The past few evenings have been spent sitting out on the hill as part of the GWCT and BTO’s woodcock roding survey, which should be on the “to do” list of anyone who shoots. The survey is not difficult, and it provides a great excuse to get out in the gloaming during two of the nicest months of the year, watching for the display flight of one of our most magical and beloved birds.
Having thoroughly enjoyed a winter of woodcock flighting on the Chayne, it felt odd to be back out during the long, mild evenings. The incessant drone of grasshopper warblers added a strange buzz of life to an evening vigil which, in December and January, is characterised by lifelessness and silence. A pregnant roe doe glided silently through the rushes of a young plantation over the march dyke, but the gathering darkness seemed reluctant to reveal anything in the way of woodcock until a quarter past ten, when a fidgeting shape came bundling out of the gloom forty feet up. A shrill, wet whistle caught my attention before the eerie, hollow croaking confirmed the sighting. The woodcock called twice before vanishing into the wind, leaving a secretive snapshot of behaviour that so many people will simply never see.
I have to visit that site twice more before the end of June, and I have fingers crossed that my subsequent visits will be more fruitful. It looks to be a fantastic spot for breeding woodcock, so perhaps the fact that I only saw one tells a gloomy story. A friend near the Solway is doing his woodcock survey on lowland heath with a reputation for nightjars, so I’ll certainly go down and join him for an evening’s survey in June in the hope of hearing that “churring” call.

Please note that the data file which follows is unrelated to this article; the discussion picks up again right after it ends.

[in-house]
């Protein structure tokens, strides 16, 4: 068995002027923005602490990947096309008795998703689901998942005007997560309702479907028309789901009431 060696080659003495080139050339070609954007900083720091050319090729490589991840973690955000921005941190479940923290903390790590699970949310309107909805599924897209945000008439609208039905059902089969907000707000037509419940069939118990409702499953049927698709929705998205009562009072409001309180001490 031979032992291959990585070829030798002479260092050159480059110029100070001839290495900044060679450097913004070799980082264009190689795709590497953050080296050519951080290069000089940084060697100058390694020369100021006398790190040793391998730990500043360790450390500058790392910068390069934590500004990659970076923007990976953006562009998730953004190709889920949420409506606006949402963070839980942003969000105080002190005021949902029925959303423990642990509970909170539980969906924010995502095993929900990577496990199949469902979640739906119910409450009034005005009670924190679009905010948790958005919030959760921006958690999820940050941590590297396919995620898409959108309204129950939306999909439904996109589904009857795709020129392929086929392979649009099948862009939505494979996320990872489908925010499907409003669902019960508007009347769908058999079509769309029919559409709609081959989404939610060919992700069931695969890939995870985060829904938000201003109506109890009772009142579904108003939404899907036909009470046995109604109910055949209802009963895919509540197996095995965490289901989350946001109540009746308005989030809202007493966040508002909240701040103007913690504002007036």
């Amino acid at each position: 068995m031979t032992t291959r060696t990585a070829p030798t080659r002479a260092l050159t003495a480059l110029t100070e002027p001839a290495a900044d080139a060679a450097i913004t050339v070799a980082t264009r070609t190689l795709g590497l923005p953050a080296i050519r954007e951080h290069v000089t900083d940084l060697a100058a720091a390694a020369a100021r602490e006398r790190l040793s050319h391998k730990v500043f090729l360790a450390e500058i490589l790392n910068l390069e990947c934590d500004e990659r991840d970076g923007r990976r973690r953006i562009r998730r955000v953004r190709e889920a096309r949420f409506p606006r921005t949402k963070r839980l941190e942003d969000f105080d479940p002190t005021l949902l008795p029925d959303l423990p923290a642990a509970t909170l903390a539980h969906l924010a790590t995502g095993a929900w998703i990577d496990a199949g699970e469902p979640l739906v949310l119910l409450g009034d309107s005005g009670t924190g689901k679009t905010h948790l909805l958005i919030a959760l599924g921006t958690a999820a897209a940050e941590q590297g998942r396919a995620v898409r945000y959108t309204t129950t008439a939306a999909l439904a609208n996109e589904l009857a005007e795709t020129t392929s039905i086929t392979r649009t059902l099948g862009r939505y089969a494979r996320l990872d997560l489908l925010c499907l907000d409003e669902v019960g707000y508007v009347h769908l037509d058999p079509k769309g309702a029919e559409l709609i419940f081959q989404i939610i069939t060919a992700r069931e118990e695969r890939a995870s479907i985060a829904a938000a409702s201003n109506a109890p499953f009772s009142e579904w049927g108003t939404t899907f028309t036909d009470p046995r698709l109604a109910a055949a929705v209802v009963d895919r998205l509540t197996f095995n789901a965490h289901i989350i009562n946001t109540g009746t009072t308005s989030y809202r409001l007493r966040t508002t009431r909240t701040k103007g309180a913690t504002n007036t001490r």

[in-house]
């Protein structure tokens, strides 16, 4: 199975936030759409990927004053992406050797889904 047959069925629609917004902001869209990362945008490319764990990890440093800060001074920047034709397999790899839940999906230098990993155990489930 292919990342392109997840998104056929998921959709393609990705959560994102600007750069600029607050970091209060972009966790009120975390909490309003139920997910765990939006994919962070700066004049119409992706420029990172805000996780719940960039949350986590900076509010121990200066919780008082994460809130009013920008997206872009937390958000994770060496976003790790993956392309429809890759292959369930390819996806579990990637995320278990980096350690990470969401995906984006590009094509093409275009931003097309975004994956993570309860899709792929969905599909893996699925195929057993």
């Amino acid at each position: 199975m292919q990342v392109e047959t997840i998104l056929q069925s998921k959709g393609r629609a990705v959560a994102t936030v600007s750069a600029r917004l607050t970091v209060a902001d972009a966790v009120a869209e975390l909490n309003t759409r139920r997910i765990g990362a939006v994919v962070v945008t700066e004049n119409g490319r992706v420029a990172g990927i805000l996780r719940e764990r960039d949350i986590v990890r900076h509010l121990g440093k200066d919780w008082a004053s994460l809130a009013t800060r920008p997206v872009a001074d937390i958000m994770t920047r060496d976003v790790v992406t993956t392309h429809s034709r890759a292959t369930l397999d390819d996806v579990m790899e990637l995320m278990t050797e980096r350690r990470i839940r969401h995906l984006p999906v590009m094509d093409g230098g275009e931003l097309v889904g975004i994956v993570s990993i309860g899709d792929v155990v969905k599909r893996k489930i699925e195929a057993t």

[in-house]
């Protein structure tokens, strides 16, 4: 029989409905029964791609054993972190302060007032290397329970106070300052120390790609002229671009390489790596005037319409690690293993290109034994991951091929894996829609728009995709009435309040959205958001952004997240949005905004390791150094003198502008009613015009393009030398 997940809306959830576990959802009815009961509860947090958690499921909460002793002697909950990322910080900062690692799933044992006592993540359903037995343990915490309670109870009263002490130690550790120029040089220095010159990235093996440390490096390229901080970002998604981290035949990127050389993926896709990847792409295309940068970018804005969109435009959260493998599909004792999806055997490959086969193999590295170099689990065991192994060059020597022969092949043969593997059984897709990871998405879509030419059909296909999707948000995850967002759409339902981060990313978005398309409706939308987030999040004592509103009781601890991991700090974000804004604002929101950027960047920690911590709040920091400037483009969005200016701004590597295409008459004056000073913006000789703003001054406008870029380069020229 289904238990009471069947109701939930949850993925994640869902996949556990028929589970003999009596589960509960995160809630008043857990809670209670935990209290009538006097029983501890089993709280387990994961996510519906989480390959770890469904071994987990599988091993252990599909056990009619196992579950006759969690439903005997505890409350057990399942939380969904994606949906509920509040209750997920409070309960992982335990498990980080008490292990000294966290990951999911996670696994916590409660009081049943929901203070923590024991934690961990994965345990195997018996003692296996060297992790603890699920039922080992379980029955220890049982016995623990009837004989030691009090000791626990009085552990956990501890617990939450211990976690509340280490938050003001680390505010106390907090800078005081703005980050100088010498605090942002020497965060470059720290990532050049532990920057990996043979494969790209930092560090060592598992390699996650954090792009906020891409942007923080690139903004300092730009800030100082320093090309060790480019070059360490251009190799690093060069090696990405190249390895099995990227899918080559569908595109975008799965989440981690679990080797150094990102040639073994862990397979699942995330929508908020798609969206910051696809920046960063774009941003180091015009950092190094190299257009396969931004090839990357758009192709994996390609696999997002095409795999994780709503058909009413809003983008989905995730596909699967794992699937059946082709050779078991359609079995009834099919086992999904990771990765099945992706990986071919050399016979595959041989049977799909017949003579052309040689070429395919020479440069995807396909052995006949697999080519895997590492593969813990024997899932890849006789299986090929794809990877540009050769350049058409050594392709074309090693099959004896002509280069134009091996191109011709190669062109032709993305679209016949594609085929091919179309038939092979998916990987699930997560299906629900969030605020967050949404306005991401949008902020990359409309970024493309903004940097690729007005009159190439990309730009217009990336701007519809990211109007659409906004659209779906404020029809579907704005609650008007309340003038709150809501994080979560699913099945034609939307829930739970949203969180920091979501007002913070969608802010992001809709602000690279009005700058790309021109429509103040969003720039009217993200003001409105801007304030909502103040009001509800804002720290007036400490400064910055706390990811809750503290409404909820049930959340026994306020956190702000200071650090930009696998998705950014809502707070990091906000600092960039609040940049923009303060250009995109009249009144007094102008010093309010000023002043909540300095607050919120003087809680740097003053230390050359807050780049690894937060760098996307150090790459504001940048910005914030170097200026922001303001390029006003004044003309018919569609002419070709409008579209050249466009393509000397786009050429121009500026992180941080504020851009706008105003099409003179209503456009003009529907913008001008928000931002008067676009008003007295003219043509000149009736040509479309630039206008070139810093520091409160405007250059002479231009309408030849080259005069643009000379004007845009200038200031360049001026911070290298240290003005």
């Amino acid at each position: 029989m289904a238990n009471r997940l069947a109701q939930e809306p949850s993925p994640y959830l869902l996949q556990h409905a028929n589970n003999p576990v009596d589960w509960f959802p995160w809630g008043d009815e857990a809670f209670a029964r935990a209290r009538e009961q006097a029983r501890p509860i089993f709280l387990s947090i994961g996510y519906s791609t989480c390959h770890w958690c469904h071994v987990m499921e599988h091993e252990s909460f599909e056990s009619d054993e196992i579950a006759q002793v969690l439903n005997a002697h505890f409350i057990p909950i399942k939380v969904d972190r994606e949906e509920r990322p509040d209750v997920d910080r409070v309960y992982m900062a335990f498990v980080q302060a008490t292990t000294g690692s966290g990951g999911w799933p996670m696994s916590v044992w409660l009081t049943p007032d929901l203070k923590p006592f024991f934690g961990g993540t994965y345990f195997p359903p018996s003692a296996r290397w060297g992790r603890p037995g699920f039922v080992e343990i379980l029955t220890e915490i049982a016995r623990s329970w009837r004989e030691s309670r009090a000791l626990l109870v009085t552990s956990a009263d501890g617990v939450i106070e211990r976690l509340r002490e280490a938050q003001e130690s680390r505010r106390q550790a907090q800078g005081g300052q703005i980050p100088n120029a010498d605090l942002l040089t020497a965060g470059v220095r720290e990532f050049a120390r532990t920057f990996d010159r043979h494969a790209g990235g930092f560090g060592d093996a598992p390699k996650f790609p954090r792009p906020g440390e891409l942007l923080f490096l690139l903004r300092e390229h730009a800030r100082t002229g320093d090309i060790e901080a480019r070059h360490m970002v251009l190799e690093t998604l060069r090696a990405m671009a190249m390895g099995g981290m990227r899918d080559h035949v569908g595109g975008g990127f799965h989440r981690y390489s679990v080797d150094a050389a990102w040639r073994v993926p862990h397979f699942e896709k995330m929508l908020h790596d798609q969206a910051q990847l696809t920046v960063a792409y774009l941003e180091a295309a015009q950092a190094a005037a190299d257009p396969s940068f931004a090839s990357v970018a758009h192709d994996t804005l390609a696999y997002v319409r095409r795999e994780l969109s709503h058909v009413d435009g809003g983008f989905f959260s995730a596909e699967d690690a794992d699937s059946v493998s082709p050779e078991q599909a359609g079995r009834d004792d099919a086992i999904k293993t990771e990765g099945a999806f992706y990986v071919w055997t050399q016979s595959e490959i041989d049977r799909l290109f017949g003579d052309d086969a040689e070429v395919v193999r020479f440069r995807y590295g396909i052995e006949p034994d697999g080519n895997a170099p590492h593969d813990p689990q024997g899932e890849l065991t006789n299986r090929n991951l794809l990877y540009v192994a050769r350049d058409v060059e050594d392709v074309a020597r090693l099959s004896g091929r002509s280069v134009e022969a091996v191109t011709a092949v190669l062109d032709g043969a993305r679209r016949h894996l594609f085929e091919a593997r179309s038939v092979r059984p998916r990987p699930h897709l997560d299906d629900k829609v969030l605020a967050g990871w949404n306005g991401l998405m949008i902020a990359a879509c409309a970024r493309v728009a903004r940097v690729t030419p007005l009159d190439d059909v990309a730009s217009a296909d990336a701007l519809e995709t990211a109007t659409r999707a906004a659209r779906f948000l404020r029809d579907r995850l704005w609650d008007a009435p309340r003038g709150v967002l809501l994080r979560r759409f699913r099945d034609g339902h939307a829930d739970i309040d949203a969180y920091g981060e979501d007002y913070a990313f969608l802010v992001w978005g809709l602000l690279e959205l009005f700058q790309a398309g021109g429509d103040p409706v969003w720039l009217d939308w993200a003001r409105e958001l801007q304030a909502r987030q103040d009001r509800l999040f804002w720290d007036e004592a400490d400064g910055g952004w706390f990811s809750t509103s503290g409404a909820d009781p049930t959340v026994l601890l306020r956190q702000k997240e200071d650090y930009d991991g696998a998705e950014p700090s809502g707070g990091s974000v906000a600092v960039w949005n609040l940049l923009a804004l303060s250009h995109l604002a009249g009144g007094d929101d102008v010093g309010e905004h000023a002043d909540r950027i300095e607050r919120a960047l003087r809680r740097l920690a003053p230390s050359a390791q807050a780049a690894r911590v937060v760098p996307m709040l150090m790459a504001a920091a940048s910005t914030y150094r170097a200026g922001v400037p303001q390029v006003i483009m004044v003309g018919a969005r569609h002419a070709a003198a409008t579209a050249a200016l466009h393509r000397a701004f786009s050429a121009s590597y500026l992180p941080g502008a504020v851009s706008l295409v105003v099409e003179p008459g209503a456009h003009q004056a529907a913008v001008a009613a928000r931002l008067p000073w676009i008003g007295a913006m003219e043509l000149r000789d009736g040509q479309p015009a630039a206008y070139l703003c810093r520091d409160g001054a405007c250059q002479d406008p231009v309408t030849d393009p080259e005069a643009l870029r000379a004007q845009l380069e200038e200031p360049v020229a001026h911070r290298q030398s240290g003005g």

It will be no surpise to readers of this blog that the great pleasure I take in shooting has its roots entirely in birds. The more I learn and discover about them, the more they come to dominate my life. I have shot dozens of woodcock during the past fifteen years, but the excitement I feel when I see one breaking back over my gun from a bank of January bracken is precisely the same as following the wild, spooky sound of roding in May. The GWCT and BTO survey is a great chance for shooting folk to get to know their birds. Not only does the research contribute to the conservation of woodcock, but the effort spent getting to know your quarry species is repaid as an addictive pleasure in itself.
The memory of a balmy May evening may be far behind, but when the shoot days come round again and a woodcock emerges from the depths of the birch scrub, you can nod to him in acknowledgement of your own personal, private acquiantanceship.